In nature, a tree grows stronger by expanding its roots where no one sees, beneath the surface of things. It seeks the softest soil that is open to receiving, not the hard, rigid dirt that allows little room for change. That’s what I love about nature’s resilience. Showing us by example how we gain strength from being vulnerable and open, and how essential that is to becoming whole.
For most of us though, we feel safest operating within our comfort zones, so why take risks, and be exposed to harm’s way, let alone reveal our weakest parts?
Turns out, in the framework of the human experience, it’s those moments of “cracking open” that give our lives the most meaning.
Chaille DeFaria is a former singer/songwriter turned Mental Health Consultant and Professional BFPA Coach (Body-Focused Process Addictions), who knows whereof she speaks. After attending her production of “This Is My Brave” – a live performance of everyday people sharing their personal stories of struggle and hope with mental illness and addiction, I knew we could all benefit from a touch of her soulful wisdom. Over lunch, this is where our conversation took us…
What brings you joy right now being Chaille?
Connecting, certainly with family, but also with humanity too. We’re wired for connection. I think my first big “aha” moment was when I realized I didn’t have to walk through the world alone anymore. I didn’t have to be miss independent, pull my big girl britches up and be a survivor like I was taught. The truth is, we don’t have to do it all on our own. We need each other.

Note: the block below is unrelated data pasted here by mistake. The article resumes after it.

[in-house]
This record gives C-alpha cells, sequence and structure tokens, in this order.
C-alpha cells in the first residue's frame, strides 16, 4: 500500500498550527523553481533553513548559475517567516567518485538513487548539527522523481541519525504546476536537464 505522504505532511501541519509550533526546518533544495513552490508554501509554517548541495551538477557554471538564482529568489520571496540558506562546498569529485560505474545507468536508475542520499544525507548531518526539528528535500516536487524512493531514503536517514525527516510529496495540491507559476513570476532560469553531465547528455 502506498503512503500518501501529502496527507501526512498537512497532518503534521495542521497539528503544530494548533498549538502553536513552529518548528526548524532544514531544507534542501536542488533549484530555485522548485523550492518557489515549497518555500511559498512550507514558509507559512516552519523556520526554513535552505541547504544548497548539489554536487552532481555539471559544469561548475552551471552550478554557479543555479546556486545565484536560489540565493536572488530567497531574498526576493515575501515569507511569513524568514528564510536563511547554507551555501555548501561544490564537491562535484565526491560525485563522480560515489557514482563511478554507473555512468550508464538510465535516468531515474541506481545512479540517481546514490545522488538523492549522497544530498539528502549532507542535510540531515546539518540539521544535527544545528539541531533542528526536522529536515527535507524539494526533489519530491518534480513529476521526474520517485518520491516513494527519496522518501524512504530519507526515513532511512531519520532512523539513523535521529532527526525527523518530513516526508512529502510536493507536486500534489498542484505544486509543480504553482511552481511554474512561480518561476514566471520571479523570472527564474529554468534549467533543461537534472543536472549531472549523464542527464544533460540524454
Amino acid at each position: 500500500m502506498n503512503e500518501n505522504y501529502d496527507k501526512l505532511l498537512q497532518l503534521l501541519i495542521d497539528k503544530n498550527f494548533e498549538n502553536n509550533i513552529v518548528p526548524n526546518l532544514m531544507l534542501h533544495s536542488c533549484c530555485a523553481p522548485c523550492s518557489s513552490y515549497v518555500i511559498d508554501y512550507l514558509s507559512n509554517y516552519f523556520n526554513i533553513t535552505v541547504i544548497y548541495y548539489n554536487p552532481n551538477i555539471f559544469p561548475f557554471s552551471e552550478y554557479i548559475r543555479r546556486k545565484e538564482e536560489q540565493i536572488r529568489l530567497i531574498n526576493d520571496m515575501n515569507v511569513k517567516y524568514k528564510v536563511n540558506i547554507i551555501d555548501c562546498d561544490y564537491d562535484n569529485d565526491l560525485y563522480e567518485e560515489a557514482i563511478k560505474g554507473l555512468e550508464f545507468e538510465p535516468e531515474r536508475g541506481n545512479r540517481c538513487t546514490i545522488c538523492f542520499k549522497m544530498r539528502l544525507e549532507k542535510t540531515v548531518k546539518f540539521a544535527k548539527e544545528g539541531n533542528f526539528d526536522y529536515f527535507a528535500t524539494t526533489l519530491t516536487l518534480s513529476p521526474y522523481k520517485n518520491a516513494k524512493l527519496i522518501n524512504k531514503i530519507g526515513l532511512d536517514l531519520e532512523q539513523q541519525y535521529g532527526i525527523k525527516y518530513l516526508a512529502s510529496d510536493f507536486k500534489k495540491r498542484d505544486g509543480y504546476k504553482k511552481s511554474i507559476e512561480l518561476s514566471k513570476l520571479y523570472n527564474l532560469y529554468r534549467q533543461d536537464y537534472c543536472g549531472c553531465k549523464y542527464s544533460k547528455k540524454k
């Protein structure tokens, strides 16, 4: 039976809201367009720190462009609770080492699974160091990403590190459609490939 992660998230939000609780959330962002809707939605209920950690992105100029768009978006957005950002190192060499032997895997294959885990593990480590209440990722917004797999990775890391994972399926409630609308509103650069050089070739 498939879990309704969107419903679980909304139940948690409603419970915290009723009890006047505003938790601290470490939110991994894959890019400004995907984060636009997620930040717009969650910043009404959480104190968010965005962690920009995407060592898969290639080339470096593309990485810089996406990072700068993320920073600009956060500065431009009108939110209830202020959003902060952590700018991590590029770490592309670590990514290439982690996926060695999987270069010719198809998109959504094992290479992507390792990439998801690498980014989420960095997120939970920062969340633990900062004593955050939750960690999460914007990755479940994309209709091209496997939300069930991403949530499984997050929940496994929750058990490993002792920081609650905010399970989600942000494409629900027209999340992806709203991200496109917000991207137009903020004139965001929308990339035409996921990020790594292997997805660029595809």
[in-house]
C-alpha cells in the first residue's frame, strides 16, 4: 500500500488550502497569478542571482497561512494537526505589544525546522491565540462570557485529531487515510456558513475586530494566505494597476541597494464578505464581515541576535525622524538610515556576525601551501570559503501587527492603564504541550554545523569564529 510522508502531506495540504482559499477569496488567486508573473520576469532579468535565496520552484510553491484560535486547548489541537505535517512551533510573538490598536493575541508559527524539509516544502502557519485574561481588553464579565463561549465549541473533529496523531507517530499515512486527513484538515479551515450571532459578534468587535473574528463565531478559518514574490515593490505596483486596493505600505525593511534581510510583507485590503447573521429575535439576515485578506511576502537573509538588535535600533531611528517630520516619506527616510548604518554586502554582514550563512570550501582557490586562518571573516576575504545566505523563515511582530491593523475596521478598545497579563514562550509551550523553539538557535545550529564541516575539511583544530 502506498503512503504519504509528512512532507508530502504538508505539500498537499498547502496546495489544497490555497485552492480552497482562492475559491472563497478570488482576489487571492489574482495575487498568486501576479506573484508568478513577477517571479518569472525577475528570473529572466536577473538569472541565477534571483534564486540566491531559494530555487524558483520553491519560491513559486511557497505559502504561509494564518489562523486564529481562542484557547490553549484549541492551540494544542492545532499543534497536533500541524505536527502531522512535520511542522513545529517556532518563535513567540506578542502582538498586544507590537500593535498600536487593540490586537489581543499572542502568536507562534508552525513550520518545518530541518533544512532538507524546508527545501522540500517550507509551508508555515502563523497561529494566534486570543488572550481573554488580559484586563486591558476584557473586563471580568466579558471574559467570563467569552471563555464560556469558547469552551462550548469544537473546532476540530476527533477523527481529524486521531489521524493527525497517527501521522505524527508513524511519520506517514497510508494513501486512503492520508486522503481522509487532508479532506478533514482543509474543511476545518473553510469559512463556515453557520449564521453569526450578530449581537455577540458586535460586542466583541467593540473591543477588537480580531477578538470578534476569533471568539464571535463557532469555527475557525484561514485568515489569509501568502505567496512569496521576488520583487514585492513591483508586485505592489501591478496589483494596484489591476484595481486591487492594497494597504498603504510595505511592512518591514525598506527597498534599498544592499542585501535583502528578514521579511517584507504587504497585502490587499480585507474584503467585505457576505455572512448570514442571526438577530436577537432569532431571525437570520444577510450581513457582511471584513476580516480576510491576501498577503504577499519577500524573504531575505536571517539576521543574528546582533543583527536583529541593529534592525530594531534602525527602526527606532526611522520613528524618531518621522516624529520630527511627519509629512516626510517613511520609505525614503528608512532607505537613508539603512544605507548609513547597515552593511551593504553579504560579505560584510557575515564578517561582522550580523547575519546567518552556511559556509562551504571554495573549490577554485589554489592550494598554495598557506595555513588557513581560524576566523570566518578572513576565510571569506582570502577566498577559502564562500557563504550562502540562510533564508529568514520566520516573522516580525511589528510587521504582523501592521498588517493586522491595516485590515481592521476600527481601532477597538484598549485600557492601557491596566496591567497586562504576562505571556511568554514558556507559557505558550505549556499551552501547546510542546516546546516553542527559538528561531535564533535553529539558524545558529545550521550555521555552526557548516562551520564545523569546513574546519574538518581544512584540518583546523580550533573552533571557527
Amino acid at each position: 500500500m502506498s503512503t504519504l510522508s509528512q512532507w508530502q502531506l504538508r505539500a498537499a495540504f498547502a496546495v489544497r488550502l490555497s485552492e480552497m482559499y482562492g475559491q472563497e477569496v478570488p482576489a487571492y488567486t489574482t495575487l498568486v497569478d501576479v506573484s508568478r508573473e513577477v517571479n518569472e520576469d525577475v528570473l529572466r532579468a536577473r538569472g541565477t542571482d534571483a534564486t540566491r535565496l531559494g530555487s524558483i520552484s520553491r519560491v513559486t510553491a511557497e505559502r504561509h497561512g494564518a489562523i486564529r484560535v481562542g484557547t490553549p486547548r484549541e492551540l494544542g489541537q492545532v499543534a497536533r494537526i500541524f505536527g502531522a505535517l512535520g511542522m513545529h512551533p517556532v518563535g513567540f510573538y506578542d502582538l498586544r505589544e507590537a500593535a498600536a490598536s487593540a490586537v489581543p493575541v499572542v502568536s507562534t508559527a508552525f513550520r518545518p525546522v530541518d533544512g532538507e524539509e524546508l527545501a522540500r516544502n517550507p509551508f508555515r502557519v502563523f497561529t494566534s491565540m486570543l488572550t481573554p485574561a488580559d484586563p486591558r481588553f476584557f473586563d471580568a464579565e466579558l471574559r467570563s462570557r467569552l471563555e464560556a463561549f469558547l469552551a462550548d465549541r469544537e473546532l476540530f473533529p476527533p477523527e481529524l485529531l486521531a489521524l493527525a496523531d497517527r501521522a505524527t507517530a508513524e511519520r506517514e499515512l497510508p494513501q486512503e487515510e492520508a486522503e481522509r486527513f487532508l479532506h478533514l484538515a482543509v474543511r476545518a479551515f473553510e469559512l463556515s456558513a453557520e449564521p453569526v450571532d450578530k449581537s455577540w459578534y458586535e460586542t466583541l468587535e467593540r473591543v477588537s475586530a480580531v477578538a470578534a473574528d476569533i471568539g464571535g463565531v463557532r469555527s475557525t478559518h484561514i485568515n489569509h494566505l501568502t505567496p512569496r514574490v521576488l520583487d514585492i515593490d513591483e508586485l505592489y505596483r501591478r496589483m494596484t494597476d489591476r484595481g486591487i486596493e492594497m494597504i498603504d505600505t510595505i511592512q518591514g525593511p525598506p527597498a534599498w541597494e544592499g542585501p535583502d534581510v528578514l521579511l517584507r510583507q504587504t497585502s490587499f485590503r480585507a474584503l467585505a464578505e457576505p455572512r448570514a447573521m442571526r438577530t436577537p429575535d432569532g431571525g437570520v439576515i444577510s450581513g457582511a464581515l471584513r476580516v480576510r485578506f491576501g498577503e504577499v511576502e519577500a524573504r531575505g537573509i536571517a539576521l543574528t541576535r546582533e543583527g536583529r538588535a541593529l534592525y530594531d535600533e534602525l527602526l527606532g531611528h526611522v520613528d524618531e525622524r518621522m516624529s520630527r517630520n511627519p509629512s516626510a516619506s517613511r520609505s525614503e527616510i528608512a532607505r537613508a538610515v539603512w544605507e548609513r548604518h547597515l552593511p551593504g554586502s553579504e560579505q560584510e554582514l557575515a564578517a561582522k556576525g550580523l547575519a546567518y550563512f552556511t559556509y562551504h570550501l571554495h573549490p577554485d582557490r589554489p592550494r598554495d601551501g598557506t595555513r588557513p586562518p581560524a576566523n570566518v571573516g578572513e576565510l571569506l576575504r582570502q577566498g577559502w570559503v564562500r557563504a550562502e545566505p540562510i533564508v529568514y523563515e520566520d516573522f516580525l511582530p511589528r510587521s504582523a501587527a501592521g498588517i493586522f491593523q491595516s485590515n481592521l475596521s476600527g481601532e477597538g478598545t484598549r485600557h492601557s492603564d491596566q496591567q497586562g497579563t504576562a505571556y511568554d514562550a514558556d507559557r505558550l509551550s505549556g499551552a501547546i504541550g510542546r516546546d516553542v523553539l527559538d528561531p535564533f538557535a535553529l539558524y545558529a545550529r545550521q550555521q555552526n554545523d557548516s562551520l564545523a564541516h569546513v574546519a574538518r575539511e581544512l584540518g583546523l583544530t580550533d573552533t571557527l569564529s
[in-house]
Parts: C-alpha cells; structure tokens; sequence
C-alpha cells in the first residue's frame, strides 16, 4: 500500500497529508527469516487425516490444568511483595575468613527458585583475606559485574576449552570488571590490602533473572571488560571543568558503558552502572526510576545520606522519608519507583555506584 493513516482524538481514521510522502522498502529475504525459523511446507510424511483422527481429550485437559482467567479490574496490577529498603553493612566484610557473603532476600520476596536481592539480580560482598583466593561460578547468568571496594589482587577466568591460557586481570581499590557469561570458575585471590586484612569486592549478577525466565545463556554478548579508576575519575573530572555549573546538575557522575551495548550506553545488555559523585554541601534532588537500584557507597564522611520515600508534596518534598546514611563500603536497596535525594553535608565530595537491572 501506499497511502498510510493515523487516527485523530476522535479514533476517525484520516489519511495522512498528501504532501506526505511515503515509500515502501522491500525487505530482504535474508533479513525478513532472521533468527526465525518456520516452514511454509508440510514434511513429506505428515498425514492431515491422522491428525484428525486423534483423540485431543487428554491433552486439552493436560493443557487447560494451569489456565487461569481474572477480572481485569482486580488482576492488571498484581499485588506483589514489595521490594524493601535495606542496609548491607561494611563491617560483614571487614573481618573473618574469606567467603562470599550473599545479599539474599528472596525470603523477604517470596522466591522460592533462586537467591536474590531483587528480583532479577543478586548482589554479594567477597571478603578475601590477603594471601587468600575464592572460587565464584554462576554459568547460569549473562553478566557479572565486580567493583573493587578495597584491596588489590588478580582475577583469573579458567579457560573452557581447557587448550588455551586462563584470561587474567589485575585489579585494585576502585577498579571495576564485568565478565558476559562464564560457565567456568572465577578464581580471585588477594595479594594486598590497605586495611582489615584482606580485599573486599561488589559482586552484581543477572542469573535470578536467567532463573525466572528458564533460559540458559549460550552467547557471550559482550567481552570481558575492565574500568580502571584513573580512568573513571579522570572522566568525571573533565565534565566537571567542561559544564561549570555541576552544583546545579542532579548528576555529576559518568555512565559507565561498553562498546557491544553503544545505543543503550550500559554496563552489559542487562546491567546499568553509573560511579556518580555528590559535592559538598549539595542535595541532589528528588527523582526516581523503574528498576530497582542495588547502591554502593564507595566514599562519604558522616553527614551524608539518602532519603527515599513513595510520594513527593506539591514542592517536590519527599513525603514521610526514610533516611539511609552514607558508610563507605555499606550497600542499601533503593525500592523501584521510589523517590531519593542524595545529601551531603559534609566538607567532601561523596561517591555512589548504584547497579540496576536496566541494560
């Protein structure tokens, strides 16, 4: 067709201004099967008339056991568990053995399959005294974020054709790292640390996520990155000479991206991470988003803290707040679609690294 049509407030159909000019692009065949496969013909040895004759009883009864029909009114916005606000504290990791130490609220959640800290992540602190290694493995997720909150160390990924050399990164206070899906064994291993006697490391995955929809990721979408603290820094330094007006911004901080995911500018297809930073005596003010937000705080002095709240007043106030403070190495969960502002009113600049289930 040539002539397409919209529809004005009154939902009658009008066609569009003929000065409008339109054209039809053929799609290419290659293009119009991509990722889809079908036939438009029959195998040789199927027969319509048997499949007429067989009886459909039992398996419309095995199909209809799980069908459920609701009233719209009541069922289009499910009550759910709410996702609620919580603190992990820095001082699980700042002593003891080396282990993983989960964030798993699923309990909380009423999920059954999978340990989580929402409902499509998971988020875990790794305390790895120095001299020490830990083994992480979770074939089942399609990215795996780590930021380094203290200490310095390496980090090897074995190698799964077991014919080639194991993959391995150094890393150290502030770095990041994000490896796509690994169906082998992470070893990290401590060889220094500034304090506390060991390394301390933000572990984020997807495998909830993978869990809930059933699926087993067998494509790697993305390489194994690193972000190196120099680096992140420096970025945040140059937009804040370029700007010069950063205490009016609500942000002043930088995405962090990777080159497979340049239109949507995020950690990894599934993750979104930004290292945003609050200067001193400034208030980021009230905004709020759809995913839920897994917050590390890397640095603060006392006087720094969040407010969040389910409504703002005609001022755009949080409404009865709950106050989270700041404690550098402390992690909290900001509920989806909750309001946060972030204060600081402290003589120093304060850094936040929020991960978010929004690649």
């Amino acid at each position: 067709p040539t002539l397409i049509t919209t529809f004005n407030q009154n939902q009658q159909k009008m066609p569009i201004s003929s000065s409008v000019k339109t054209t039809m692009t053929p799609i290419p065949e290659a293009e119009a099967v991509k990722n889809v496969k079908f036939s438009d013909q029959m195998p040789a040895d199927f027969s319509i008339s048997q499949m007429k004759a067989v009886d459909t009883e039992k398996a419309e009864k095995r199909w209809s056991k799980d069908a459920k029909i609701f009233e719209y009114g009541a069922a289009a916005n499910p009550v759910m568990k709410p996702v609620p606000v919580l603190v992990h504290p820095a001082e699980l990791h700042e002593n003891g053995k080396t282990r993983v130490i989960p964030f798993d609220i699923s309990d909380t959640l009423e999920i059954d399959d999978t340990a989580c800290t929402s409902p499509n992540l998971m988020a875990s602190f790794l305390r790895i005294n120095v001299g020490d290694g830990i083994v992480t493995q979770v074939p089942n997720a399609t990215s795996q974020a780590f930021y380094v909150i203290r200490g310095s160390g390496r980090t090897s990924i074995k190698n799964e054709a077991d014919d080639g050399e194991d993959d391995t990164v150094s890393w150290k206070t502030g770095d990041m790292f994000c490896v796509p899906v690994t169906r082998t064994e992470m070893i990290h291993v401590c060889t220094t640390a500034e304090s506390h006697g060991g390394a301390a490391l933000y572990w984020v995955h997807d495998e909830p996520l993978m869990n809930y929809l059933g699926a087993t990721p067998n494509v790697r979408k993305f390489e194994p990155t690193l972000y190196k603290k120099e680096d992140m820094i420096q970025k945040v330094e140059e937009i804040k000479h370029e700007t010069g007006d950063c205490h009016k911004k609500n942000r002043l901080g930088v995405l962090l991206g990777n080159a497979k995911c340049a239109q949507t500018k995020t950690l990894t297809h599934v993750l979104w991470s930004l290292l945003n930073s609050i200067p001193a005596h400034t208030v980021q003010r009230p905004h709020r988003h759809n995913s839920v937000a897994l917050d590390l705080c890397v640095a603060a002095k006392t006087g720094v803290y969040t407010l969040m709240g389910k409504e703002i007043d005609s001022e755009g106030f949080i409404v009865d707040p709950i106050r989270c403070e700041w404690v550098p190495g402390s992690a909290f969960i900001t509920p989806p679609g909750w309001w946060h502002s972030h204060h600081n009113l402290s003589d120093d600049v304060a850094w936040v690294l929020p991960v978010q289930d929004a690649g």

Much of your work as a facilitator focuses around the importance of telling your story. How did you personally get there?
I’ve always been a seeker, with a real intuitive calling around truth. But I had to get to a place of feeling like I was enough. I had no idea how small I really felt inside. If I could own my power I knew it would be the most rewarding, fulfilling accomplishment of my life. I was far from it until I hit my 40s. I had to dig deeper and have those hard conversations. I had to stand in the discomfort, face my fears, and own my truth which meant establishing boundaries. It took every ounce of courage I had. At 15, I began pulling out my eyelashes and brows. I remember being super ashamed and terrified of being found out and judged. This disorder is called Trichotillomania. It became the elephant in the room I carried with me every day. It was my whole world, but I could never really talk about it.
I just knew how important it was for me to own my story. Shame grows, until we have the courage to talk about it. But it can’t live with words wrapped around it. That’s what I learned when I started to do the work. Being vulnerable and taking emotional risks allowed me to see that when I share my story I give other people permission to realize that they’re not so alone. The opposite of scarcity is being enough. Asking for what you need and owning your story can be the bravest part of your journey. Belonging doesn’t require us to change who we are, it requires us to be who we are. We get to choose. And just like you, and everyone else we know, we’re all perfectly imperfect.